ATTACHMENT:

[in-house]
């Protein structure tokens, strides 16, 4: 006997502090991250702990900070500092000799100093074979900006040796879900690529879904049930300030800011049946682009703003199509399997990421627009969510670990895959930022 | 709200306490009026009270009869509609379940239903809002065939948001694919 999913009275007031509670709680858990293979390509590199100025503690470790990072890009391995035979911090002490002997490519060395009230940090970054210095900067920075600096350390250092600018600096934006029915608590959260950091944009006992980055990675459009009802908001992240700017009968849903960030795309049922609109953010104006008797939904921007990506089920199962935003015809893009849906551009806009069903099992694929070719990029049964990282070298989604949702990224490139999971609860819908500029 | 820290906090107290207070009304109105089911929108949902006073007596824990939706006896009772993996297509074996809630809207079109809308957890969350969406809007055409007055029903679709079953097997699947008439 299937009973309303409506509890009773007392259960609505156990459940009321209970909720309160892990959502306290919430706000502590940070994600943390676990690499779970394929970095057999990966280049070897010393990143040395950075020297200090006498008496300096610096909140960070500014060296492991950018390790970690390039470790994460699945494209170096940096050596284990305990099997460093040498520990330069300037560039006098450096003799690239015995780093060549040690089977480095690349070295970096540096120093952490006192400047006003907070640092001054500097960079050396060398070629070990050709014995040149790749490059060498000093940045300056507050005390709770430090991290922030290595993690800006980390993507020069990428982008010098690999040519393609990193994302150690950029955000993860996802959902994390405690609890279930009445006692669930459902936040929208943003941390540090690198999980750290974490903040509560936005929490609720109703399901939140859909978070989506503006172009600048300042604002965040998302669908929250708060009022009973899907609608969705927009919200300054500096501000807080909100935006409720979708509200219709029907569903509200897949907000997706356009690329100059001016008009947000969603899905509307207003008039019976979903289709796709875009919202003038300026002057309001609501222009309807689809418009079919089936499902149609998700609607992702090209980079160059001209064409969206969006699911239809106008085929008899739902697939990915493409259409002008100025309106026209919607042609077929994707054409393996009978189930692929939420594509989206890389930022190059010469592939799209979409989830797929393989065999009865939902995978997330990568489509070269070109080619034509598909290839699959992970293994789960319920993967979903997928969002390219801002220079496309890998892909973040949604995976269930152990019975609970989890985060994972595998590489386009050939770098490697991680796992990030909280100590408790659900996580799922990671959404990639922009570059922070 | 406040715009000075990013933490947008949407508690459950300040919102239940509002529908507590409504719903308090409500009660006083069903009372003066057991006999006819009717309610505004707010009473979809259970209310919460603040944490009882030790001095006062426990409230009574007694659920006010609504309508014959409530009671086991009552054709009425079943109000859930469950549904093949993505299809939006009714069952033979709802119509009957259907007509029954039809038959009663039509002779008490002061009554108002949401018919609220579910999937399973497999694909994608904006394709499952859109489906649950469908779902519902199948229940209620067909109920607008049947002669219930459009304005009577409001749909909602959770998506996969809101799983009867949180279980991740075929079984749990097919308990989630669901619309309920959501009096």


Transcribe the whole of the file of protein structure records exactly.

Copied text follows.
[in-house]
């Protein structure tokens, strides 16, 4: 006997502090991250702990900070500092000799100093074979900006040796879900690529879904049930300030800011049946682009703003199509399997990421627009969510670990895959930022 | 709200306490009026009270009869509609379940239903809002065939948001694919 999913009275007031509670709680858990293979390509590199100025503690470790990072890009391995035979911090002490002997490519060395009230940090970054210095900067920075600096350390250092600018600096934006029915608590959260950091944009006992980055990675459009009802908001992240700017009968849903960030795309049922609109953010104006008797939904921007990506089920199962935003015809893009849906551009806009069903099992694929070719990029049964990282070298989604949702990224490139999971609860819908500029 | 820290906090107290207070009304109105089911929108949902006073007596824990939706006896009772993996297509074996809630809207079109809308957890969350969406809007055409007055029903679709079953097997699947008439 299937009973309303409506509890009773007392259960609505156990459940009321209970909720309160892990959502306290919430706000502590940070994600943390676990690499779970394929970095057999990966280049070897010393990143040395950075020297200090006498008496300096610096909140960070500014060296492991950018390790970690390039470790994460699945494209170096940096050596284990305990099997460093040498520990330069300037560039006098450096003799690239015995780093060549040690089977480095690349070295970096540096120093952490006192400047006003907070640092001054500097960079050396060398070629070990050709014995040149790749490059060498000093940045300056507050005390709770430090991290922030290595993690800006980390993507020069990428982008010098690999040519393609990193994302150690950029955000993860996802959902994390405690609890279930009445006692669930459902936040929208943003941390540090690198999980750290974490903040509560936005929490609720109703399901939140859909978070989506503006172009600048300042604002965040998302669908929250708060009022009973899907609608969705927009919200300054500096501000807080909100935006409720979708509200219709029907569903509200897949907000997706356009690329100059001016008009947000969603899905509307207003008039019976979903289709796709875009919202003038300026002057309001609501222009309807689809418009079919089936499902149609998700609607992702090209980079160059001209064409969206969006699911239809106008085929008899739902697939990915493409259409002008100025309106026209919607042609077929994707054409393996009978189930692929939420594509989206890389930022190059010469592939799209979409989830797929393989065999009865939902995978997330990568489509070269070109080619034509598909290839699959992970293994789960319920993967979903997928969002390219801002220079496309890998892909973040949604995976269930152990019975609970989890985060994972595998590489386009050939770098490697991680796992990030909280100590408790659900996580799922990671959404990639922009570059922070 | 406040715009000075990013933490947008949407508690459950300040919102239940509002529908507590409504719903308090409500009660006083069903009372003066057991006999006819009717309610505004707010009473979809259970209310919460603040944490009882030790001095006062426990409230009574007694659920006010609504309508014959409530009671086991009552054709009425079943109000859930469950549904093949993505299809939006009714069952033979709802119509009957259907007509029954039809038959009663039509002779008490002061009554108002949401018919609220579910999937399973497999694909994608904006394709499952859109489906649950469908779902519902199948229940209620067909109920607008049947002669219930459009304005009577409001749909909602959770998506996969809101799983009867949180279980991740075929079984749990097919308990989630669901619309309920959501009096």